Shovelmonkey1's Reviews > Nine Parts of Desire: The Hidden World of Islamic Women

Nine Parts of Desire by Geraldine Brooks
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Jun 18, 2011

really liked it
bookshelves: bookcrossing-books, middle-east, read-in-2011, islam
Recommended for: anyone interested in Islam
Read from June 18 to 20, 2011 , read count: 1

Aaargh. I just wrote a bloody long review of this book then the ******* goodreads website ate it. Anyway, starting over....

" Read, in the name of thy Lord
Who hath created all things, who
Hath created man of congealed blood.
Read, by thy most beneficent Lord,
Who taught us the use of the pen,
who teaches man that which he knoweth not."

The Koran: The Chapter of Congealed Blood

I have been living, working and travelling in the Middle East since I was nineteen years old. That's over eleven years now. In that time I have taken buses, boats, service taxis, trains, planes, lorries, scooters, camels and horses to get across Egypt, Israel, Jordan, Lebanon, Syria and Turkey. I've travelled from the Iraqi Border to Istanbul, from Aqaba to Aleppo and still have yet to reconcile my feelings on various attitudes towards women. I suspect it is something I will never fully make my peace with.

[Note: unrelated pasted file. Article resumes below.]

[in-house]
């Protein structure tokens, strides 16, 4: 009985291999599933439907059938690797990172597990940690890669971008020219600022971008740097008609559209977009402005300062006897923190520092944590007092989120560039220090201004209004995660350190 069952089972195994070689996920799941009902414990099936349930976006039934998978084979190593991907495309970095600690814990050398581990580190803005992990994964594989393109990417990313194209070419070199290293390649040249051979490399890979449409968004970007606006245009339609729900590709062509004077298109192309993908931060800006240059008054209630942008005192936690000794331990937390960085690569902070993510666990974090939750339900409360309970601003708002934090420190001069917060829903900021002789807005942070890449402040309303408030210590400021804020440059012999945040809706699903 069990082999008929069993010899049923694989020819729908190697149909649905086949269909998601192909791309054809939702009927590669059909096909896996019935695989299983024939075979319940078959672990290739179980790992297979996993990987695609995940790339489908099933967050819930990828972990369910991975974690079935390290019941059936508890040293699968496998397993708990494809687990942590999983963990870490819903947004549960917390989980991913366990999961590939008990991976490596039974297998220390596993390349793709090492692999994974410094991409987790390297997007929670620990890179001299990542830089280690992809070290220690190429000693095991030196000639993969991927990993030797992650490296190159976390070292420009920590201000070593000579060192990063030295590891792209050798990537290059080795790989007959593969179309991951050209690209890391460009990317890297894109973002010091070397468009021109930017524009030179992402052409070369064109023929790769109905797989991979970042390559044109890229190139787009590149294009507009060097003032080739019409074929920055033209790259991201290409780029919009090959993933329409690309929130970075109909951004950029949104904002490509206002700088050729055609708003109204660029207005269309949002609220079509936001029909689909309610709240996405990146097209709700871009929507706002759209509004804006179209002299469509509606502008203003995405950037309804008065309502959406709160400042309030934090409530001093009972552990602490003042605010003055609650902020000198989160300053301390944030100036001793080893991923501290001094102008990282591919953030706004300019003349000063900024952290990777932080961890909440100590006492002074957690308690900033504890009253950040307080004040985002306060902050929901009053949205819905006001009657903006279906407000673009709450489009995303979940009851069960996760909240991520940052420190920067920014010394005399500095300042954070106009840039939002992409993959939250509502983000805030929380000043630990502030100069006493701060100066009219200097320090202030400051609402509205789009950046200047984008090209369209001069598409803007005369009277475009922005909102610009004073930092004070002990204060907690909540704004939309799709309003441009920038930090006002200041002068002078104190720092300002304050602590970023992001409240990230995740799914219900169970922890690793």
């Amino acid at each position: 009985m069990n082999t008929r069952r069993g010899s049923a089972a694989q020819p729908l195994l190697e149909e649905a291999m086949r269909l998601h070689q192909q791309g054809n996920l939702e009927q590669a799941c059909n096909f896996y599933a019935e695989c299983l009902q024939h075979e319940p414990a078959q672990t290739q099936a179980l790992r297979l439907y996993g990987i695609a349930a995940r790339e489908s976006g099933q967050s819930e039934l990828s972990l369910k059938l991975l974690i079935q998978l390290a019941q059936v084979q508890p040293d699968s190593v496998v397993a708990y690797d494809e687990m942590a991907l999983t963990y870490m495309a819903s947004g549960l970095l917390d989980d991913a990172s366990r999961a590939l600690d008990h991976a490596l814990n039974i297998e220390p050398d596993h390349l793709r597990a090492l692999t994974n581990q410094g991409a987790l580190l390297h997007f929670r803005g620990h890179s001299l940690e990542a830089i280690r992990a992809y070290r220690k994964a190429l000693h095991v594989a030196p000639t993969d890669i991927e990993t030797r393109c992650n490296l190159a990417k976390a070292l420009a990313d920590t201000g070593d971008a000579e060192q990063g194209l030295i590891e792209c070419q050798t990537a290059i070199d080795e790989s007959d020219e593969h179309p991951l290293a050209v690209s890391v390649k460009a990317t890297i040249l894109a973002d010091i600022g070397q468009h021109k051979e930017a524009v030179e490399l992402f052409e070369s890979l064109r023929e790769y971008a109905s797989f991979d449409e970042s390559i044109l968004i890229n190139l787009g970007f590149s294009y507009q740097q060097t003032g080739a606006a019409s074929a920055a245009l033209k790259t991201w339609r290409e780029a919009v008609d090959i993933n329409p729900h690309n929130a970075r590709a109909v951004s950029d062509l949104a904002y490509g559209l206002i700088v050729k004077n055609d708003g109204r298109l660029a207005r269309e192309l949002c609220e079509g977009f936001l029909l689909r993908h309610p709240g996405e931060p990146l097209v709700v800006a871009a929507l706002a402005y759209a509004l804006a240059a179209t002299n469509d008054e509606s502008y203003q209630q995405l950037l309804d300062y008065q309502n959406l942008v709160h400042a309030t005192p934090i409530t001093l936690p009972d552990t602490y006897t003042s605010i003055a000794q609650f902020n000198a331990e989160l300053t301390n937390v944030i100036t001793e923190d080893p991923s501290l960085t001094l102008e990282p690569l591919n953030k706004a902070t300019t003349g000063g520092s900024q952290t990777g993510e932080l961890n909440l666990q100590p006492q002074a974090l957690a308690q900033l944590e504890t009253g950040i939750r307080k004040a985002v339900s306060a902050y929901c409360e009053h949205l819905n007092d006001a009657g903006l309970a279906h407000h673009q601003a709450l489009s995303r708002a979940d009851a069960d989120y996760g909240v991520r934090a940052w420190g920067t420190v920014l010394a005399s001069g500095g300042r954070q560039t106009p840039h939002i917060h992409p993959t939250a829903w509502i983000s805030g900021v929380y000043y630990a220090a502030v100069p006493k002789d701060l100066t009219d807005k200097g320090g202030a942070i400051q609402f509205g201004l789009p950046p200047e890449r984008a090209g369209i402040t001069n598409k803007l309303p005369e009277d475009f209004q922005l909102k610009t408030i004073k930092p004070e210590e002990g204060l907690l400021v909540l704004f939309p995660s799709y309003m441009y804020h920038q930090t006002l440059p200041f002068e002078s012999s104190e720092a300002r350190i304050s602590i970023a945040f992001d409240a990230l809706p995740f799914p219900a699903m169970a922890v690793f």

Geraldine Brooks has written an approachable, easy-to-read guide to the Koran and what is says about women. She makes a clear distinction between the teachings of the Koran and the Hadith as how they are then interpreted by various different groups. Interpretations vary widely across the pan-Islamic world hence the variety of rules and regulations which govern womens lives vary quite greatly from country to country. However, this is only a very introductory guide - this is not a definitive examination... go out, seek other books and talk to other women! You will not finish this book and walk away with a complete and unbiased understanding of the Islamic faith in its many, rich and varied forms.

Brooks, in a relatively privileged position as an established journo was able to talk to numerous successful powerful women, including Queen Noor of Jordan, several of her female advisers and one of the daughters of the Ayatollah Khomeini. Not your average cross section of middle eastern women by any stretch of the imagination.

My time in the Middle East usually involved living and working in fairly rural communities, although that said, I also lived in Aqaba for a fair period of time and the shores of Red Sea at Aqaba are graced with a pizza hut, a Radisson and a Movenpick hotel - not exactly small potatoes.